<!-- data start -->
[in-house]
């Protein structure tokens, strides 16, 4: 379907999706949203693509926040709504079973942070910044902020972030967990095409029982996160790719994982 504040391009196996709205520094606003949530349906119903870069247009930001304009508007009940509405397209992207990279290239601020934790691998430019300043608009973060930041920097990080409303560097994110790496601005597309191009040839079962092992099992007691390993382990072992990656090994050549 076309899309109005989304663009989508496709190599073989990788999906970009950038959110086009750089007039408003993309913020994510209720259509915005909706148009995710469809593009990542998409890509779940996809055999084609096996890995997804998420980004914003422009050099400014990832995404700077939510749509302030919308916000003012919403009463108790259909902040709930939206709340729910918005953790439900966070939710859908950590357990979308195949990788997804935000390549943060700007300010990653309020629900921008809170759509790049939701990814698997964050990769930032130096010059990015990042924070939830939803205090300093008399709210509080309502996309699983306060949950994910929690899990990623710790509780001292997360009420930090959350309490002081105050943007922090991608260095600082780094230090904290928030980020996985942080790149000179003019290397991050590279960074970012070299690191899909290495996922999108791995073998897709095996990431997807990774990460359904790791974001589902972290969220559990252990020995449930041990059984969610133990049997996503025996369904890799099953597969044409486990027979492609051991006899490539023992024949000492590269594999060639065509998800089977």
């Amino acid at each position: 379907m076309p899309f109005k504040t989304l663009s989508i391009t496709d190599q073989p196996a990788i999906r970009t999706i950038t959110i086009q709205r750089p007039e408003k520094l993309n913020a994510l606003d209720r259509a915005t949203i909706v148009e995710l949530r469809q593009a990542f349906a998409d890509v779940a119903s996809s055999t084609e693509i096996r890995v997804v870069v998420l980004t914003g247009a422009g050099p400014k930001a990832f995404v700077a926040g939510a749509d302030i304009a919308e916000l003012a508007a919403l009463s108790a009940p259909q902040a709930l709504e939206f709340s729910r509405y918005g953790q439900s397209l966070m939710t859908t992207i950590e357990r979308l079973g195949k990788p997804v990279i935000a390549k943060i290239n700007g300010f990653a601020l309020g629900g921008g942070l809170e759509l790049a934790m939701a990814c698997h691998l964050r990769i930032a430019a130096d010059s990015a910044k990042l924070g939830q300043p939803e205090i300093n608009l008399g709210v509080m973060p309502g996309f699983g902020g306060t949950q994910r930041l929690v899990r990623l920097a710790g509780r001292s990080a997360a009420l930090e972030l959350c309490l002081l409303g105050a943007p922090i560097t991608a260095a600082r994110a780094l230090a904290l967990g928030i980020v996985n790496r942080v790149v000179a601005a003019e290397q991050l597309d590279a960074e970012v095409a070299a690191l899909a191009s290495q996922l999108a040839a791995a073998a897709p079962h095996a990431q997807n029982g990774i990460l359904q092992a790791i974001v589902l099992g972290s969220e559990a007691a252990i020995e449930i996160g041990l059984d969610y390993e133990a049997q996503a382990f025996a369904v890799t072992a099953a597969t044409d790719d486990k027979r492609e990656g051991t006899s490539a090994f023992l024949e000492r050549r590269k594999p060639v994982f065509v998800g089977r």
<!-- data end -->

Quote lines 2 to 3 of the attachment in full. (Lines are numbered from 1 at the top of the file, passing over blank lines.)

């Protein structure tokens, strides 16, 4: 379907999706949203693509926040709504079973942070910044902020972030967990095409029982996160790719994982 504040391009196996709205520094606003949530349906119903870069247009930001304009508007009940509405397209992207990279290239601020934790691998430019300043608009973060930041920097990080409303560097994110790496601005597309191009040839079962092992099992007691390993382990072992990656090994050549 076309899309109005989304663009989508496709190599073989990788999906970009950038959110086009750089007039408003993309913020994510209720259509915005909706148009995710469809593009990542998409890509779940996809055999084609096996890995997804998420980004914003422009050099400014990832995404700077939510749509302030919308916000003012919403009463108790259909902040709930939206709340729910918005953790439900966070939710859908950590357990979308195949990788997804935000390549943060700007300010990653309020629900921008809170759509790049939701990814698997964050990769930032130096010059990015990042924070939830939803205090300093008399709210509080309502996309699983306060949950994910929690899990990623710790509780001292997360009420930090959350309490002081105050943007922090991608260095600082780094230090904290928030980020996985942080790149000179003019290397991050590279960074970012070299690191899909290495996922999108791995073998897709095996990431997807990774990460359904790791974001589902972290969220559990252990020995449930041990059984969610133990049997996503025996369904890799099953597969044409486990027979492609051991006899490539023992024949000492590269594999060639065509998800089977």
């Amino acid at each position: 379907m076309p899309f109005k504040t989304l663009s989508i391009t496709d190599q073989p196996a990788i999906r970009t999706i950038t959110i086009q709205r750089p007039e408003k520094l993309n913020a994510l606003d209720r259509a915005t949203i909706v148009e995710l949530r469809q593009a990542f349906a998409d890509v779940a119903s996809s055999t084609e693509i096996r890995v997804v870069v998420l980004t914003g247009a422009g050099p400014k930001a990832f995404v700077a926040g939510a749509d302030i304009a919308e916000l003012a508007a919403l009463s108790a009940p259909q902040a709930l709504e939206f709340s729910r509405y918005g953790q439900s397209l966070m939710t859908t992207i950590e357990r979308l079973g195949k990788p997804v990279i935000a390549k943060i290239n700007g300010f990653a601020l309020g629900g921008g942070l809170e759509l790049a934790m939701a990814c698997h691998l964050r990769i930032a430019a130096d010059s990015a910044k990042l924070g939830q300043p939803e205090i300093n608009l008399g709210v509080m973060p309502g996309f699983g902020g306060t949950q994910r930041l929690v899990r990623l920097a710790g509780r001292s990080a997360a009420l930090e972030l959350c309490l002081l409303g105050a943007p922090i560097t991608a260095a600082r994110a780094l230090a904290l967990g928030i980020v996985n790496r942080v790149v000179a601005a003019e290397q991050l597309d590279a960074e970012v095409a070299a690191l899909a191009s290495q996922l999108a040839a791995a073998a897709p079962h095996a990431q997807n029982g990774i990460l359904q092992a790791i974001v589902l099992g972290s969220e559990a007691a252990i020995e449930i996160g041990l059984d969610y390993e133990a049997q996503a382990f025996a369904v890799t072992a099953a597969t044409d790719d486990k027979r492609e990656g051991t006899s490539a090994f023992l024949e000492r050549r590269k594999p060639v994982f065509v998800g089977r």